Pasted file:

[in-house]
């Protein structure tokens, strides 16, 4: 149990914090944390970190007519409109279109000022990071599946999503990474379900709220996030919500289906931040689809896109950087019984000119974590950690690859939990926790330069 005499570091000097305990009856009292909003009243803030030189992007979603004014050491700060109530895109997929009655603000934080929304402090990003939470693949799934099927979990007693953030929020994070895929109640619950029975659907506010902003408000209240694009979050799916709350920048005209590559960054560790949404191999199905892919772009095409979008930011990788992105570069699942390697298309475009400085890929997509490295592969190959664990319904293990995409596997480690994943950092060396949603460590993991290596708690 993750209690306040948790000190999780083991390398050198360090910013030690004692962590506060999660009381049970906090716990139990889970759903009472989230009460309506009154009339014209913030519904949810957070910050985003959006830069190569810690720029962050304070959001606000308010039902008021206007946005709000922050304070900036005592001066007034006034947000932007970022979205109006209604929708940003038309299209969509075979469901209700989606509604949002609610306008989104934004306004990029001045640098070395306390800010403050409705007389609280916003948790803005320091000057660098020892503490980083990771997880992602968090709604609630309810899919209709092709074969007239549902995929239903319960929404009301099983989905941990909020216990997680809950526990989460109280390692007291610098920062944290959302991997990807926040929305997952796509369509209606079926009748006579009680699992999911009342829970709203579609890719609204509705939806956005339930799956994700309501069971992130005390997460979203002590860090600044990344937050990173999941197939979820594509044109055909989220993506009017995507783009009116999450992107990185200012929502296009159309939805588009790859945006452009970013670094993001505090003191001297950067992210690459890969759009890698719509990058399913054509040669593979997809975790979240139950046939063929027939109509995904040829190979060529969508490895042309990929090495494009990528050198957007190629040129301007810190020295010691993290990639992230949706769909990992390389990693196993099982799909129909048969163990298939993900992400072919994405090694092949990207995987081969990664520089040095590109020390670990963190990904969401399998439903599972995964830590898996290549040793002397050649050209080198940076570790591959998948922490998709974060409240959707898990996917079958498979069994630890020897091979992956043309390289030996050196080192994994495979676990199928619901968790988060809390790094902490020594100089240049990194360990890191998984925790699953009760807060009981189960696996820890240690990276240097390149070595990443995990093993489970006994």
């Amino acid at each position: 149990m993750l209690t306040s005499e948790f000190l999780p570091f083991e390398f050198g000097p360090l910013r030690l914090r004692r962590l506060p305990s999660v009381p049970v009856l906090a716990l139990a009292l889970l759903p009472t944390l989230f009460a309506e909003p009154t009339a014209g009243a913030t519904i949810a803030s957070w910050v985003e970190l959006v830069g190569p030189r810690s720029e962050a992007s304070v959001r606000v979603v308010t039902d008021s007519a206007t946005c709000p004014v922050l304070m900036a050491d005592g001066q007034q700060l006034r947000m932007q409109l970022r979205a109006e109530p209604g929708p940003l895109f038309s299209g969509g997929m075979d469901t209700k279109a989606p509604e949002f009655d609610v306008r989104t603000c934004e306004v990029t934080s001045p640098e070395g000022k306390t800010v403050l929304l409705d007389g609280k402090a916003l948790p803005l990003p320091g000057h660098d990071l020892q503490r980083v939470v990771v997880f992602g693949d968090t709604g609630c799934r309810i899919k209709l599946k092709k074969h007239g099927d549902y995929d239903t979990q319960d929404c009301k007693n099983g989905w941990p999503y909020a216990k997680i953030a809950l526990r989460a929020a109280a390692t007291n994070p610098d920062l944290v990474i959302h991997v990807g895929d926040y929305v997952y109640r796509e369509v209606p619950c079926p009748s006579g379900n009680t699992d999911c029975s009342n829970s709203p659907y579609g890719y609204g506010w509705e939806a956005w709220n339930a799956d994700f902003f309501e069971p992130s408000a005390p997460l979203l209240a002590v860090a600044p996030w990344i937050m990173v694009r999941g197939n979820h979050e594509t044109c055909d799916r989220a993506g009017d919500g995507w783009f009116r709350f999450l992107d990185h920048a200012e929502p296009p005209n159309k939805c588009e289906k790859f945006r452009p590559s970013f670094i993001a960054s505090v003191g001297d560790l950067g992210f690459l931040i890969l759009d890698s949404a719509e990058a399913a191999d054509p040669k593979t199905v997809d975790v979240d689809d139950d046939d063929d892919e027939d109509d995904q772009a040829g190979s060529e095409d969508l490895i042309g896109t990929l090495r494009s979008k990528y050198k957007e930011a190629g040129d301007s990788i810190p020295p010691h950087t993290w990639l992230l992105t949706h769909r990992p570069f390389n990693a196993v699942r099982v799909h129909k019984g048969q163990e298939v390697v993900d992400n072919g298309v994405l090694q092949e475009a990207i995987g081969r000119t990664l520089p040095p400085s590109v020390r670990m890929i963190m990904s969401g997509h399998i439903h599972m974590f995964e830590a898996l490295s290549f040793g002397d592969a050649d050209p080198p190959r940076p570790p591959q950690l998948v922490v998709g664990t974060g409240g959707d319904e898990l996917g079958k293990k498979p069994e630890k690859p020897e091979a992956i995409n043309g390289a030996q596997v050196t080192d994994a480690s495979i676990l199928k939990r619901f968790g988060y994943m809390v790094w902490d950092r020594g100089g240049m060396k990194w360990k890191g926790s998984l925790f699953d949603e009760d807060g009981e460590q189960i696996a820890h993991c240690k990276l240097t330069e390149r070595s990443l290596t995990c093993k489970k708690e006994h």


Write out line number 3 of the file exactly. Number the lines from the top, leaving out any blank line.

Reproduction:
């Amino acid at each position: 149990m993750l209690t306040s005499e948790f000190l999780p570091f083991e390398f050198g000097p360090l910013r030690l914090r004692r962590l506060p305990s999660v009381p049970v009856l906090a716990l139990a009292l889970l759903p009472t944390l989230f009460a309506e909003p009154t009339a014209g009243a913030t519904i949810a803030s957070w910050v985003e970190l959006v830069g190569p030189r810690s720029e962050a992007s304070v959001r606000v979603v308010t039902d008021s007519a206007t946005c709000p004014v922050l304070m900036a050491d005592g001066q007034q700060l006034r947000m932007q409109l970022r979205a109006e109530p209604g929708p940003l895109f038309s299209g969509g997929m075979d469901t209700k279109a989606p509604e949002f009655d609610v306008r989104t603000c934004e306004v990029t934080s001045p640098e070395g000022k306390t800010v403050l929304l409705d007389g609280k402090a916003l948790p803005l990003p320091g000057h660098d990071l020892q503490r980083v939470v990771v997880f992602g693949d968090t709604g609630c799934r309810i899919k209709l599946k092709k074969h007239g099927d549902y995929d239903t979990q319960d929404c009301k007693n099983g989905w941990p999503y909020a216990k997680i953030a809950l526990r989460a929020a109280a390692t007291n994070p610098d920062l944290v990474i959302h991997v990807g895929d926040y929305v997952y109640r796509e369509v209606p619950c079926p009748s006579g379900n009680t699992d999911c029975s009342n829970s709203p659907y579609g890719y609204g506010w509705e939806a956005w709220n339930a799956d994700f902003f309501e069971p992130s408000a005390p997460l979203l209240a002590v860090a600044p996030w990344i937050m990173v694009r999941g197939n979820h979050e594509t044109c055909d799916r989220a993506g009017d919500g995507w783009f009116r709350f999450l992107d990185h920048a200012e929502p296009p005209n159309k939805c588009e289906k790859f945006r452009p590559s970013f670094i993001a960054s505090v003191g001297d560790l950067g992210f690459l931040i890969l759009d890698s949404a719509e990058a399913a191999d054509p040669k593979t199905v997809d975790v979240d689809d139950d046939d063929d892919e027939d109509d995904q772009a040829g190979s060529e095409d969508l490895i042309g896109t990929l090495r494009s979008k990528y050198k957007e930011a190629g040129d301007s990788i810190p020295p010691h950087t993290w990639l992230l992105t949706h769909r990992p570069f390389n990693a196993v699942r099982v799909h129909k019984g048969q163990e298939v390697v993900d992400n072919g298309v994405l090694q092949e475009a990207i995987g081969r000119t990664l520089p040095p400085s590109v020390r670990m890929i963190m990904s969401g997509h399998i439903h599972m974590f995964e830590a898996l490295s290549f040793g002397d592969a050649d050209p080198p190959r940076p570790p591959q950690l998948v922490v998709g664990t974060g409240g959707d319904e898990l996917g079958k293990k498979p069994e630890k690859p020897e091979a992956i995409n043309g390289a030996q596997v050196t080192d994994a480690s495979i676990l199928k939990r619901f968790g988060y994943m809390v790094w902490d950092r020594g100089g240049m060396k990194w360990k890191g926790s998984l925790f699953d949603e009760d807060g009981e460590q189960i696996a820890h993991c240690k990276l240097t330069e390149r070595s990443l290596t995990c093993k489970k708690e006994h």